Joey, as he is fondly called by a few friends and family is an enterprising, very shy and very hardworking man. He has pushed his startup to the forefront of the oil and gas industry, with completed and potential deals to secure oil pipelines on the Niger delta. He is on the verge of being the youngest Nigerian millionaire that we know of.
To get Joseph to tell the story about how he transformed a struggling startup everyone had given up on was a herculean task for the both party – for him, who would rather face his business and do great things while he is at it, and for me, who felt telling his story would inspire thousands of young Nigerians who are at the point of being exasperated with a struggling startup and are gently romancing the thought of throwing into the towel.
After a gentle, yet persistent prod, Joseph tells me: “I am only doing this because you said it would inspire a lot of young people, okay?” I smiled an “okay” and we began this life changing chat – for me.
Nigeria’s youngest CEO and entrepreneur, Joseph Imonikhe Afen, tells me at not too distant past, the road to building a company had been a very rocky and slippery one.
Here’s where the journey began. “I started my first real idea in my first year at the University. I had done a few startups in the past that failed, so my parents weren’t really keen to support me in any of my ideas. They felt I could get myself an education, and get myself a comfortable job, and live a comfortable life. That wasn’t my objective. I wanted to leave the university, an employer of labour.”
Two years into university and $980, he started his first idea, The Ekogidi Network, aimed at bridging the gap between leaders in Nigeria and the masses. Together with a team of five, all students in his school, at that time – Nkechi Ogbuagu, Lanre Osidele, Mide Coker, Anita Princewill – he tried to make that project a reality.
“At the start it was all fun. Until, at first, the person I got to work on the idea for us ran away with my money. Then, I started losing members of the team. Nkechi and Mide left due to personal reasons, and Lanre with Anita graduated and got good jobs. Back to square one, for me. Building a team was quite difficult, because you needed young minds that were as committed as those guys I had, especially Nkechi. I still miss her zeal and passion to make things happen,” he says.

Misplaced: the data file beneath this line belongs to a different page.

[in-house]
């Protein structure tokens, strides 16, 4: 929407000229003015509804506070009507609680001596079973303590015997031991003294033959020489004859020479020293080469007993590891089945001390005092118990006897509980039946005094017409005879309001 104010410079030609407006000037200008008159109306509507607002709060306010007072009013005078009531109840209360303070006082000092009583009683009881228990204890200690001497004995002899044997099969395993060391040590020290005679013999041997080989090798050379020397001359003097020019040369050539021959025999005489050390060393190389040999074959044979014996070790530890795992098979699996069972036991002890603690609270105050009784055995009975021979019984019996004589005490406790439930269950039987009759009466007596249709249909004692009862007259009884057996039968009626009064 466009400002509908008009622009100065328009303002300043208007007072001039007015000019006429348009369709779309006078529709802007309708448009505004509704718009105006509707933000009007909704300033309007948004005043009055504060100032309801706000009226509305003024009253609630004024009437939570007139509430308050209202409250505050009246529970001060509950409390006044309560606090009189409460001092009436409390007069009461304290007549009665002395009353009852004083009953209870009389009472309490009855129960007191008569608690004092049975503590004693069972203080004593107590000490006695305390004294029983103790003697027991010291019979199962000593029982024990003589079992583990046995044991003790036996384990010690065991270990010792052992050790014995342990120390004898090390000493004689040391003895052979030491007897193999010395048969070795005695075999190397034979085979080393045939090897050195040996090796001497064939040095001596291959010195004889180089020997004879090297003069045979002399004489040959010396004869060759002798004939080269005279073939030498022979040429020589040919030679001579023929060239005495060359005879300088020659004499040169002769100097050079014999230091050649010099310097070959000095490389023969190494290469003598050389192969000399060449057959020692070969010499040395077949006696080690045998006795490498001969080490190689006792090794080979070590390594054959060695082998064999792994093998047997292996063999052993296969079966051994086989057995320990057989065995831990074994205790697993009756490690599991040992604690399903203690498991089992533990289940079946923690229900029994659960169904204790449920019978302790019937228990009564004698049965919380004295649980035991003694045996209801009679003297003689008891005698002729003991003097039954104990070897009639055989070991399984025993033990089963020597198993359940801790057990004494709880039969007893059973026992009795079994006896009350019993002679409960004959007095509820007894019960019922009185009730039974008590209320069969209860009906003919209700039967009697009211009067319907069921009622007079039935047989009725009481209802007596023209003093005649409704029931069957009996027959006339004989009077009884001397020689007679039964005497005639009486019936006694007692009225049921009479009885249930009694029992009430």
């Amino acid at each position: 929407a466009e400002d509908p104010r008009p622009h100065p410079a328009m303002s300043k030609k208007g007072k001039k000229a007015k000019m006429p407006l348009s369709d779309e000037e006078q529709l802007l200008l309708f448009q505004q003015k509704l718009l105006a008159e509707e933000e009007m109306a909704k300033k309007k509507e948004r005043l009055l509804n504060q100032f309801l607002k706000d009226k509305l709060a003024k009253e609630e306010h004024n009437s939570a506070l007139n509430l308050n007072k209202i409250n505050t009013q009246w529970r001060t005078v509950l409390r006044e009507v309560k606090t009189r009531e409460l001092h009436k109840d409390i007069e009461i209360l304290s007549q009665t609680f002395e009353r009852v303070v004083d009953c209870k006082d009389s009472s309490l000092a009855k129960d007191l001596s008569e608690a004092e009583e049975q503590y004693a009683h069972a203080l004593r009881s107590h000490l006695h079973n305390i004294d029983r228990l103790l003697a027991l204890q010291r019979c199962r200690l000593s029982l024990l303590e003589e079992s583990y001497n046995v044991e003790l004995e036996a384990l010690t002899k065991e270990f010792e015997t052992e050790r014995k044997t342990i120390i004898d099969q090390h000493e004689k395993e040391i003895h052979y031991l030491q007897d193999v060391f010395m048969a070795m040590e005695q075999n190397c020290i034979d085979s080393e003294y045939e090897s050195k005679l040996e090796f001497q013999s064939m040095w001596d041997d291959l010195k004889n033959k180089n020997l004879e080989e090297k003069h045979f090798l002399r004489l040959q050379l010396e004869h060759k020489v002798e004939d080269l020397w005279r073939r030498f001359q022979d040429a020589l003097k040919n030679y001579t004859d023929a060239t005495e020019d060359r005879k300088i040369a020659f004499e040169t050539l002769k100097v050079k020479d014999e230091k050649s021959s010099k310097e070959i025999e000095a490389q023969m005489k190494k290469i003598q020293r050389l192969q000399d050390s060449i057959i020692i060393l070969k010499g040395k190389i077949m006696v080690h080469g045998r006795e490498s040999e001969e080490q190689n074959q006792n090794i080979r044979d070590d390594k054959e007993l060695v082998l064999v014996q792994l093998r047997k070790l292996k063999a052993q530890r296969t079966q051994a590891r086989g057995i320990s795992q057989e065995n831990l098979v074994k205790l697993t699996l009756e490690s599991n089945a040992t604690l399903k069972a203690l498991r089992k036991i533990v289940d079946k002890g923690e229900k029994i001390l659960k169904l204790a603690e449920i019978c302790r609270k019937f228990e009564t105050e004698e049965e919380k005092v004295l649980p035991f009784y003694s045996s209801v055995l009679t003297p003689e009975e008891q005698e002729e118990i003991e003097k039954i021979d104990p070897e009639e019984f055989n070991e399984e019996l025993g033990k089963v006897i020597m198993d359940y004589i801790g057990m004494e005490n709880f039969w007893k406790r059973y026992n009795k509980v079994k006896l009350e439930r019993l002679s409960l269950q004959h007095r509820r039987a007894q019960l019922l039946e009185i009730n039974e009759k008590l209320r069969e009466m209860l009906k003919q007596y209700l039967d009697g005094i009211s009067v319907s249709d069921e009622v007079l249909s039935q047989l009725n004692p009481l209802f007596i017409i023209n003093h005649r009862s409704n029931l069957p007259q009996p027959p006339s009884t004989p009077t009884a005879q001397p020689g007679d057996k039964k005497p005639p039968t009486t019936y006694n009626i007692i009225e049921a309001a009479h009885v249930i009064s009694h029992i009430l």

Of course a few friends laughed at him. He was after all taking a bite of the big apple, they said. But he wouldn’t be deterred. His was a dream of leaving the university as a job creator, and not a seeker. So, off he went trying to get another set of young people to work with him. This proved a little bit more difficult than he thought.
“Trying to get another set of young students, I had the problem of getting them paid monthly. No one wanted to work for free, demands were high. I had to get five students that could work on the Ekogidi platform, and I sacrificed N25, 000 from my monthly allowance to pay them. It means I was paying N5,000 to each to them. I started to live a broke-student kind of life,” he tells me.
But the thing is, according to him, he was always contented each time he saw the Ekogidi network running well. “That was enough for me,” he said with a nostalgic smile.
One of such dear friends was Tenioluwa Eniola. An ex-girlfriend, a daughter to one of the professors in the school, and also a student of the school. She was always there for Joseph during the rocky part of his life.
“She supported me with everything including money, and a few times, used her car to take me for meetings, most of which ended unfruitful. I remember one afternoon, when I went for a meeting to discuss the birth of my latest idea in the oil and gas industry, with an Indian, Mr Mukesh, and his Nigerian friend, Osahon. Once they saw me, they asked that I left their office, and come back when I know anything about life. I cried to meet Teni at the car that afternoon. On the way back to school, she advised I register a company and give it a name. Right there, that afternoon, after so much guess work, she came up with Haynes-Worth, and that was what I liked.”
A few weeks later, she passed on. That was possibly the toughest period of his life. “I struggled in school, but just didn’t want to give up with my startup. Giving up was never an option for me. I had to push on,” Joseph narrated with tears in his eyes.
After several months of struggling, first with the loss of a dear friend and how to sort his ideas out to make a meaningful business impact, he got a deal with MTN Nigeria to deliver traffic updates to a selected amount of Lagos road users. With about 10,000 subscribers the first six months, the young startup was hitting a good number real quick. “Life as a business man started for me, even at a young age,” he tells me.
With the support from family and friends, people who mean the wold to him, his life changed yet again, for the better. His father saw the potential in his young son and supported his dream of being an entrepreneur. “That was the turning point for me. He supported me with everything, and he started to put me through to the right people I needed,” he tells me.
Joseph says building a company is really hard and it requires your greatest persuasive abilities to hire the best people you can, and keep them doing the best work of their lives, and hopefully, seeing how far it goes.
With a principal capital of just $900 to current worth of several thousand dollars in months and a potential multi-million dollar investment in few months, Joseph believes that when one puts his mind to achieving anything, he really could, provided he’s willing to go all in.
By Ruth Olurounbi (@Olurounbi)